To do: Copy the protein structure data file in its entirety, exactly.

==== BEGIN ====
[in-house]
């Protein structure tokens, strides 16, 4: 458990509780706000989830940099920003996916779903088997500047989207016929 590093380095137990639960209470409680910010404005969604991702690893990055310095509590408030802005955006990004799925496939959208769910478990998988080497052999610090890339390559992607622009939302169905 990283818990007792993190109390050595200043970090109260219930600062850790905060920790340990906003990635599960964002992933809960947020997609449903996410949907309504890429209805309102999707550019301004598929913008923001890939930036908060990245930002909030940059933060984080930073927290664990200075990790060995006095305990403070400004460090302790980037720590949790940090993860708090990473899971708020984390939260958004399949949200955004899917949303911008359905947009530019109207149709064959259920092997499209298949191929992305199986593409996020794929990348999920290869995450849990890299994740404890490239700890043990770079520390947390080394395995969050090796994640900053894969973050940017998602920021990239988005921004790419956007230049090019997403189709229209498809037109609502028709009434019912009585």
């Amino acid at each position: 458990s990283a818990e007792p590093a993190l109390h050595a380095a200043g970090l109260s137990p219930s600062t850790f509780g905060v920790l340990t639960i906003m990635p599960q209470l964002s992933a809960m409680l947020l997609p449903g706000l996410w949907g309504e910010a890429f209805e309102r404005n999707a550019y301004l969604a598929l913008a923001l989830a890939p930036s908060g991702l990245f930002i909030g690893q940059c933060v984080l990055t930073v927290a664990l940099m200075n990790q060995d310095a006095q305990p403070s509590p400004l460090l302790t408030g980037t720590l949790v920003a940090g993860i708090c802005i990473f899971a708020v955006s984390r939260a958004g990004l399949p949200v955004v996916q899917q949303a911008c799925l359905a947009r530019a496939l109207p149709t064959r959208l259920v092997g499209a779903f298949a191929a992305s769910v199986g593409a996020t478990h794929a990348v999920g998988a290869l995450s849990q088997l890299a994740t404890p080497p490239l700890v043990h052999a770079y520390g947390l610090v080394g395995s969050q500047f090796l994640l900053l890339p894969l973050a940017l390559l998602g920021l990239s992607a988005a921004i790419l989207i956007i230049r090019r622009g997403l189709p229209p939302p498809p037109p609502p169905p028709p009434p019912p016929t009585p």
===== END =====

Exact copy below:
[in-house]
């Protein structure tokens, strides 16, 4: 458990509780706000989830940099920003996916779903088997500047989207016929 590093380095137990639960209470409680910010404005969604991702690893990055310095509590408030802005955006990004799925496939959208769910478990998988080497052999610090890339390559992607622009939302169905 990283818990007792993190109390050595200043970090109260219930600062850790905060920790340990906003990635599960964002992933809960947020997609449903996410949907309504890429209805309102999707550019301004598929913008923001890939930036908060990245930002909030940059933060984080930073927290664990200075990790060995006095305990403070400004460090302790980037720590949790940090993860708090990473899971708020984390939260958004399949949200955004899917949303911008359905947009530019109207149709064959259920092997499209298949191929992305199986593409996020794929990348999920290869995450849990890299994740404890490239700890043990770079520390947390080394395995969050090796994640900053894969973050940017998602920021990239988005921004790419956007230049090019997403189709229209498809037109609502028709009434019912009585």
């Amino acid at each position: 458990s990283a818990e007792p590093a993190l109390h050595a380095a200043g970090l109260s137990p219930s600062t850790f509780g905060v920790l340990t639960i906003m990635p599960q209470l964002s992933a809960m409680l947020l997609p449903g706000l996410w949907g309504e910010a890429f209805e309102r404005n999707a550019y301004l969604a598929l913008a923001l989830a890939p930036s908060g991702l990245f930002i909030g690893q940059c933060v984080l990055t930073v927290a664990l940099m200075n990790q060995d310095a006095q305990p403070s509590p400004l460090l302790t408030g980037t720590l949790v920003a940090g993860i708090c802005i990473f899971a708020v955006s984390r939260a958004g990004l399949p949200v955004v996916q899917q949303a911008c799925l359905a947009r530019a496939l109207p149709t064959r959208l259920v092997g499209a779903f298949a191929a992305s769910v199986g593409a996020t478990h794929a990348v999920g998988a290869l995450s849990q088997l890299a994740t404890p080497p490239l700890v043990h052999a770079y520390g947390l610090v080394g395995s969050q500047f090796l994640l900053l890339p894969l973050a940017l390559l998602g920021l990239s992607a988005a921004i790419l989207i956007i230049r090019r622009g997403l189709p229209p939302p498809p037109p609502p169905p028709p009434p019912p016929t009585p």